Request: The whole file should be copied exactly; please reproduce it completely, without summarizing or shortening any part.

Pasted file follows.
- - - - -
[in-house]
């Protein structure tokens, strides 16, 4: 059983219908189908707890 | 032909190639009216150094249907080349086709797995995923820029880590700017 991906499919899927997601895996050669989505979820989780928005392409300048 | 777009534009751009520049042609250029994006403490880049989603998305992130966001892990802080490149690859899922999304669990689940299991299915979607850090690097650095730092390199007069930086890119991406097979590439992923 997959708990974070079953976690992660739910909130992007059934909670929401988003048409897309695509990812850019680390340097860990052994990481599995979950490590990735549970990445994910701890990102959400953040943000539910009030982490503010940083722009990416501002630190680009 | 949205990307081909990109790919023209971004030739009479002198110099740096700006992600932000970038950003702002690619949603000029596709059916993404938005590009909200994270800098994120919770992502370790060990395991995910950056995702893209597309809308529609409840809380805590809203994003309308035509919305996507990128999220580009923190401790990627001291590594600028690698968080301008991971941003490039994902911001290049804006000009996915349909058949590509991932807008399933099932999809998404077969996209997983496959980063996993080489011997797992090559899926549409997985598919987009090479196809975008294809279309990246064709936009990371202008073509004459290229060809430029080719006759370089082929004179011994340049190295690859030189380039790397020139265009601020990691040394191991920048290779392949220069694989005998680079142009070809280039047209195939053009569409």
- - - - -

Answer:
[in-house]
């Protein structure tokens, strides 16, 4: 059983219908189908707890 | 032909190639009216150094249907080349086709797995995923820029880590700017 991906499919899927997601895996050669989505979820989780928005392409300048 | 777009534009751009520049042609250029994006403490880049989603998305992130966001892990802080490149690859899922999304669990689940299991299915979607850090690097650095730092390199007069930086890119991406097979590439992923 997959708990974070079953976690992660739910909130992007059934909670929401988003048409897309695509990812850019680390340097860990052994990481599995979950490590990735549970990445994910701890990102959400953040943000539910009030982490503010940083722009990416501002630190680009 | 949205990307081909990109790919023209971004030739009479002198110099740096700006992600932000970038950003702002690619949603000029596709059916993404938005590009909200994270800098994120919770992502370790060990395991995910950056995702893209597309809308529609409840809380805590809203994003309308035509919305996507990128999220580009923190401790990627001291590594600028690698968080301008991971941003490039994902911001290049804006000009996915349909058949590509991932807008399933099932999809998404077969996209997983496959980063996993080489011997797992090559899926549409997985598919987009090479196809975008294809279309990246064709936009990371202008073509004459290229060809430029080719006759370089082929004179011994340049190295690859030189380039790397020139265009601020990691040394191991920048290779392949220069694989005998680079142009070809280039047209195939053009569409």